The widespread speculation about a big bipartisan agreement to reduce the budget deficit focuses on what seems to be some impressive bipartisan behind-the-scenes support in the Senate. But it overlooks the extremely long odds of getting a deal like that through the House. It's pretty significant news that Paul Ryan is throwing cold water on the possibility of a big deficit deal:
Mr. Ryan (R., Wis.) said he thought the coming debate over raising the country's borrowing limit would lead to an agreement with Democrats for at least a "down payment" on tackling the federal government's deficits and debt.
"Because we have such a difference of opinion on health care, it's hard to imagine we're going to have a global agreement," Mr. Ryan said in an interview with The Wall Street Journal and Dow Jones Newswires in his Capitol Hill office.
Ryan enjoys overwhelming prestige and influence on budget policy within his party. And despite his carefully crafted media image, he is not and never has been a deficit hawk, and the notion that he might support a grand bargain seems fanciful. Ryan was on the Bowles-Simpson panel but voted against the plan. Ryan displayed through the health care debate that he does not accept the budgetary assumptions of the Congressional Budget Office, or any entity not steeped in his ideology. As I argued in a Newsweek column, when Ryan invokes the need to avert a fiscal crisis, he is not talking about the numerical gap between revenue and outlays. He is invoking his Randian belief that collectivism is doomed to lead to societal collapse. And indeed, a deal that closed the numerical gap between revenue and outlays but preserved the collectivist character of the welfare state would not, from Ryan's standpoint, represent progress of any kind. It would deprive him of the pretext he requires to win the sweeping changes to the social compact he requires.
And without Paul Ryan, can you imagine the House cutting a deal? I certainly can't. The closest parallel is 1990, when, in the face of an imminent debt crisis, President Bush negotiated a deal with Congress to raise taxes -- slightly -- and reduce spending. Conservatives revolted in opposition. Want to guess how many House Republicans voted for it? 10. And that was with the Republican Minority leader and a Republican president whipping for the deal. I just don't see where the Republican support for a deal like this would come from now, in a far more conservative House GOP caucus, and without a Republican president supporting the deal.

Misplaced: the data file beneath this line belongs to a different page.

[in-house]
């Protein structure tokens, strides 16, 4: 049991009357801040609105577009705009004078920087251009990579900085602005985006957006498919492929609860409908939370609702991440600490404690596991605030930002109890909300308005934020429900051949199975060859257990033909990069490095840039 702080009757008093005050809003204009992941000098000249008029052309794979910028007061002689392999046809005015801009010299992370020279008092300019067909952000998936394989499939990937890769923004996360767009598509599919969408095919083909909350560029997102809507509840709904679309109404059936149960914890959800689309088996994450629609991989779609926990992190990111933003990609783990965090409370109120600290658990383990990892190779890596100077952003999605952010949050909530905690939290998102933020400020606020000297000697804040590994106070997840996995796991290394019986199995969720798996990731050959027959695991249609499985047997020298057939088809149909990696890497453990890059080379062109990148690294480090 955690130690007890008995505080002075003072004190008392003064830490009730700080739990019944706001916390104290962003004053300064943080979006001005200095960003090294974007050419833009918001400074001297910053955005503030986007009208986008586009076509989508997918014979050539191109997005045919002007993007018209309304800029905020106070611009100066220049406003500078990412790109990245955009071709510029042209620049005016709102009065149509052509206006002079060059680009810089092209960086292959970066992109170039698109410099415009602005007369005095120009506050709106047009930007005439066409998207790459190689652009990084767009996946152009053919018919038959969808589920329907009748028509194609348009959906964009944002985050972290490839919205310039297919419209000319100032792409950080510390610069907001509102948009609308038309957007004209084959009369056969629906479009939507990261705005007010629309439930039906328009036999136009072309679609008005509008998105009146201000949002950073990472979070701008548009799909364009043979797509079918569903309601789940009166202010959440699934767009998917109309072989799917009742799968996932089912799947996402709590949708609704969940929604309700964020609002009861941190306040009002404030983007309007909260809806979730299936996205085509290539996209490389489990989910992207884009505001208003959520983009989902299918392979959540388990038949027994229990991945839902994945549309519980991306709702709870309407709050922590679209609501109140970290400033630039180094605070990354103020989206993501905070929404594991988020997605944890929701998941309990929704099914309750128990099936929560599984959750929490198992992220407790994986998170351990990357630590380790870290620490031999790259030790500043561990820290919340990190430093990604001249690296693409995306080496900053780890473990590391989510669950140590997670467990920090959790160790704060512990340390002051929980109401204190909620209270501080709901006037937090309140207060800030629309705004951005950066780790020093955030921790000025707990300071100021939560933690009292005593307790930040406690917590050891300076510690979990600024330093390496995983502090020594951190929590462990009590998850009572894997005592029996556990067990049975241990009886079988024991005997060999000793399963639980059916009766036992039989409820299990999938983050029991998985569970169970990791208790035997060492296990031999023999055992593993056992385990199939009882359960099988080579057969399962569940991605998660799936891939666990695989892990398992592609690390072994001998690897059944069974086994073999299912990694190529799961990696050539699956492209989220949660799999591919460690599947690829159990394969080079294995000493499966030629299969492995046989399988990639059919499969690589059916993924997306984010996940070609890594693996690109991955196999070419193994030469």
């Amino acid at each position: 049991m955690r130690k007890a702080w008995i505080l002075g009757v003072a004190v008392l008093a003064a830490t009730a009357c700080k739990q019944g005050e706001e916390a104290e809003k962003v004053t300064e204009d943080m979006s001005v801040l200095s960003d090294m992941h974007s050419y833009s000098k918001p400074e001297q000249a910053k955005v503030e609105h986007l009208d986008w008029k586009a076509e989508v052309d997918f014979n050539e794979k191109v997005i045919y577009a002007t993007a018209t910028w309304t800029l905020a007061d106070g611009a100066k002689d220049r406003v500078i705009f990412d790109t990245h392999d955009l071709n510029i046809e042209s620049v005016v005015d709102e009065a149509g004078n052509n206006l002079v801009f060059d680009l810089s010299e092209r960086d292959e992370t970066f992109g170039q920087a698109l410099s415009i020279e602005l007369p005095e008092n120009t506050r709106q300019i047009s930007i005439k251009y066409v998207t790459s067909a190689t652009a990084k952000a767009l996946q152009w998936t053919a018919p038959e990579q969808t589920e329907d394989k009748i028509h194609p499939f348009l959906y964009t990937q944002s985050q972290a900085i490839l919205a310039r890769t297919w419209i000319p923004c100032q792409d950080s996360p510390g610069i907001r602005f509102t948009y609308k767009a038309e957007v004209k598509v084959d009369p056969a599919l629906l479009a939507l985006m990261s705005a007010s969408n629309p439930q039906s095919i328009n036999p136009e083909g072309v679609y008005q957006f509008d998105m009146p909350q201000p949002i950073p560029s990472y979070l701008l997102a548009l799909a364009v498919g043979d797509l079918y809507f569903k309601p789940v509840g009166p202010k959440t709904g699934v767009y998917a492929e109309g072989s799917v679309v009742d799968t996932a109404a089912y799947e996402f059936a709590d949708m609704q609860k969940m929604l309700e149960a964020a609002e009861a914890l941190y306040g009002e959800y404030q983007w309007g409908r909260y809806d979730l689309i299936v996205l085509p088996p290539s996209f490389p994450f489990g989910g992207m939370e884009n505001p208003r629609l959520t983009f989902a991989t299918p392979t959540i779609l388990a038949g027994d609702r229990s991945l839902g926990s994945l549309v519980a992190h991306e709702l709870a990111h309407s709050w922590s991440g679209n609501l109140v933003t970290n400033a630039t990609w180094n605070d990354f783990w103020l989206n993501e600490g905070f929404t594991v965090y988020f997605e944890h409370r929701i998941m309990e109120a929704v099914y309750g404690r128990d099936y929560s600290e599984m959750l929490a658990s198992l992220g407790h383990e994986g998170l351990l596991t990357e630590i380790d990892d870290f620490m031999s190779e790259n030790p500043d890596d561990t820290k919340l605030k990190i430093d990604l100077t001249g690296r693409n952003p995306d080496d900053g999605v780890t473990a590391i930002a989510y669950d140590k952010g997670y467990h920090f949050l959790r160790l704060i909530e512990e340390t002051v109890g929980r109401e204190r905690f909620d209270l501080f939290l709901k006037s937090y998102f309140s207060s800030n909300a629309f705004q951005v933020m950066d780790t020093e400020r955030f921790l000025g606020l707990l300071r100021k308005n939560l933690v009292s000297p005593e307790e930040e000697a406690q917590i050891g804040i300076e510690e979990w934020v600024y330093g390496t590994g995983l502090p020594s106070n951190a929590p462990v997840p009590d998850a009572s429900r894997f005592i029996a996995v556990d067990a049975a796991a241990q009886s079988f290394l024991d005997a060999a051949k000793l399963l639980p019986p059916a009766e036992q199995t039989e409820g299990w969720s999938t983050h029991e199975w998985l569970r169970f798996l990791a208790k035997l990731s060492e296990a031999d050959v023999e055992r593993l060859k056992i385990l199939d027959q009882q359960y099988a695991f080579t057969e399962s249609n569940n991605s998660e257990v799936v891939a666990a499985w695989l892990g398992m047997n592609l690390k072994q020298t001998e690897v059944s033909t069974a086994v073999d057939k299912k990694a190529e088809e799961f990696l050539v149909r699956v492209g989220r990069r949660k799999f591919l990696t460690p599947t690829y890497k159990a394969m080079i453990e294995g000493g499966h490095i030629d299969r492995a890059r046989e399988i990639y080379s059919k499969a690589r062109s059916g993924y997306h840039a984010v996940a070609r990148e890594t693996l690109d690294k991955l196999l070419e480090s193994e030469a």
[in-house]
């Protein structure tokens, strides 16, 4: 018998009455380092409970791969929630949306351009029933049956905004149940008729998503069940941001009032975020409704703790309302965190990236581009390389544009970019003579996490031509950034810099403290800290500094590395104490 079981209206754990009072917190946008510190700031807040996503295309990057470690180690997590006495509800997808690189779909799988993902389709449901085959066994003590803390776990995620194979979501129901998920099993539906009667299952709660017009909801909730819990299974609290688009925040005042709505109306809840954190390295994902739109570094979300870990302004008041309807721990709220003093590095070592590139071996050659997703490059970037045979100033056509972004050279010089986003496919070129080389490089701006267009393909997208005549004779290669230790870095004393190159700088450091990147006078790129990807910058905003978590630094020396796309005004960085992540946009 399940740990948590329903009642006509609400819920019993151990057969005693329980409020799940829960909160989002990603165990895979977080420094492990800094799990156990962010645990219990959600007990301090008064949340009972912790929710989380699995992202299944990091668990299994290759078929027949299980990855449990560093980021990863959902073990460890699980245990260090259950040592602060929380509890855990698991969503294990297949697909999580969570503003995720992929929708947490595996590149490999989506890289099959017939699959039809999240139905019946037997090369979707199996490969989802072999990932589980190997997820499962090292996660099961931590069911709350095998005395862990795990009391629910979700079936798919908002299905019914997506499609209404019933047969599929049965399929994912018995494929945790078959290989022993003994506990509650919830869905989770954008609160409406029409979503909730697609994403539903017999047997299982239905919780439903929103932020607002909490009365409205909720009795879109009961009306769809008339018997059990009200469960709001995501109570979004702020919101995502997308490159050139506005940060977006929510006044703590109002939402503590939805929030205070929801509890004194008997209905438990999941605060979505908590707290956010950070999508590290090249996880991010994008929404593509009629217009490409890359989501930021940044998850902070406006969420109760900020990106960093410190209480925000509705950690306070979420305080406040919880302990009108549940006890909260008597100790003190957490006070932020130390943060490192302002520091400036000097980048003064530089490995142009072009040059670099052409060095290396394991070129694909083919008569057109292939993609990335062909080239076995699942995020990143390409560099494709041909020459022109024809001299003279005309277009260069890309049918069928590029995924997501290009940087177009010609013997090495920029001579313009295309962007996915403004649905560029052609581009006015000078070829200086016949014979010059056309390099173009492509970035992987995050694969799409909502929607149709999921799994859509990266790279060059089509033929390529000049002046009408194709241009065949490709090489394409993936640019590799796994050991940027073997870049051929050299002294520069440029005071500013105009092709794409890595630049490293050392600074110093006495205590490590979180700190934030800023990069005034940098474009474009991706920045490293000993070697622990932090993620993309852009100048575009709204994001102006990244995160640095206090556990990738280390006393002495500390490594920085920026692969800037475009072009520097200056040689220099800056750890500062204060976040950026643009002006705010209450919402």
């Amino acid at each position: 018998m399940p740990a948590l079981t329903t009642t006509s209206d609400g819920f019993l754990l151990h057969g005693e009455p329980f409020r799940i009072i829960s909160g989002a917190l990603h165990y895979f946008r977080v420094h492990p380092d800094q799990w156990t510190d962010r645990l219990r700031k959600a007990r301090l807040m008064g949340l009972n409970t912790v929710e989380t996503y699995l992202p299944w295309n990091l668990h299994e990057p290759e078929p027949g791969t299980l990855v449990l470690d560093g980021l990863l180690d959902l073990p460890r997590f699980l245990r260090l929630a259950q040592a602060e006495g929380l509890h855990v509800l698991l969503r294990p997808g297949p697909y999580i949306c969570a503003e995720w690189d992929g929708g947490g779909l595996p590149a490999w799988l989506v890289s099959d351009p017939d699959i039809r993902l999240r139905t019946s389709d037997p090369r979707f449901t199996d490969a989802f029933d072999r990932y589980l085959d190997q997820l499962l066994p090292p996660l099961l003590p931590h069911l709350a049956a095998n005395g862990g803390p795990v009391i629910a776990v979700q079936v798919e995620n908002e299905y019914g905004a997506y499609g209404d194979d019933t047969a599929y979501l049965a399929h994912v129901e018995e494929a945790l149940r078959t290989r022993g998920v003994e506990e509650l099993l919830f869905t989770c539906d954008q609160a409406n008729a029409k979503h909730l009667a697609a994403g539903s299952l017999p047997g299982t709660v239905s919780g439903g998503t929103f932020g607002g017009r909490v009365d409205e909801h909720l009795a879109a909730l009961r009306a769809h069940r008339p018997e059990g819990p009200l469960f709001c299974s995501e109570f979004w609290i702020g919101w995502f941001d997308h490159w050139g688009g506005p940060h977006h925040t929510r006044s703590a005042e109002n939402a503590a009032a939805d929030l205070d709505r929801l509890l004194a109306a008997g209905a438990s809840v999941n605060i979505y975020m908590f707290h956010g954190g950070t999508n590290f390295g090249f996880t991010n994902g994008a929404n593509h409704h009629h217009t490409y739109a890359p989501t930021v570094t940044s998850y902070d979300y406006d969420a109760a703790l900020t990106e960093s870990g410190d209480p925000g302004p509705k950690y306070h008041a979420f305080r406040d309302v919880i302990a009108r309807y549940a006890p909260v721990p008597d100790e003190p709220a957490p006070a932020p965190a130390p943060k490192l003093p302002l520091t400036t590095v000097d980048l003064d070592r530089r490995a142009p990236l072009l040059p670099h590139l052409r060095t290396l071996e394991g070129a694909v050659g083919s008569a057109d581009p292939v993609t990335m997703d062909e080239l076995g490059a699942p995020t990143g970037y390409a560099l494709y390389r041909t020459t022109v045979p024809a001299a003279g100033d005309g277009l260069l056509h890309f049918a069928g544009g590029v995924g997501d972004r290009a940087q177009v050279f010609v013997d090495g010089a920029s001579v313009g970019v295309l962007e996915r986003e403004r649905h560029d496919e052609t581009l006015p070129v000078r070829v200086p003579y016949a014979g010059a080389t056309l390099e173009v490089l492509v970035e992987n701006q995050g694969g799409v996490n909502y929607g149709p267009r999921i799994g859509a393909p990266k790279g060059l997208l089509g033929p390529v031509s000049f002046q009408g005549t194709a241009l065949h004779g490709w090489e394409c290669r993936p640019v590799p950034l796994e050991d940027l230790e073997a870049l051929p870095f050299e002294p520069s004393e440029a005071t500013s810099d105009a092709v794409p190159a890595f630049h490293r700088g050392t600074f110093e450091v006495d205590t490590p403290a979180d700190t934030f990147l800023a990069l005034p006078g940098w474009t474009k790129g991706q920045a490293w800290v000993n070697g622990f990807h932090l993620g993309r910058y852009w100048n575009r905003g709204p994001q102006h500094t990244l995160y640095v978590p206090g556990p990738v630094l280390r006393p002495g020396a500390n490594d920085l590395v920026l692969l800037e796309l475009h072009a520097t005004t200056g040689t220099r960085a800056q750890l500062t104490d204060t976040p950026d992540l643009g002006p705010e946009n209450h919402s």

Keep in mind, too, the broader context surrounding the House Republicans. The Congressional Budget Office has downgraded its estimate of the cost savings of the last budget deal, the one to prevent a shutdown, from $38 billion to virtually nothing, enraging conservatives. (Conservative blogger and television pundit Erick Erickson notes that this "should radicalize freshman GOP'ers against deals." It probably will.
The greatest obstacle is simply that conservatives believe, as David Frum puts it without endorsing the claim, "(1) American freedom stands in imminent danger of disappearing into totalitarian night; and (2) that the vast majority of the great and good American people are yearning for a mighty rollback of big government, even at considerable personal sacrifice." They believe the 2010 elections represent the full endorsement of the American people, and that any previous electoral defeats are attributable to fluke circumstances and/or insufficient ideological fealty.
That's why the most plausible deficit reduction plan is to rely on gridlock rather than cooperation. Obama yesterday held absolutely firm in his opposition to extending tax cuts on income over $250,000. If Obama won't relent, then Republicans probably won't relent on the rest of the tax cuts, and the whole thing will expire. And then, if Obama wins reelection, he'll be most of the way toward a sustainable deficit, and the Republicans will have had their triumphalism beaten out of them. At that point, a deal to raise a little revenue by reforming the tax code plus spending restraint would be far more plausible.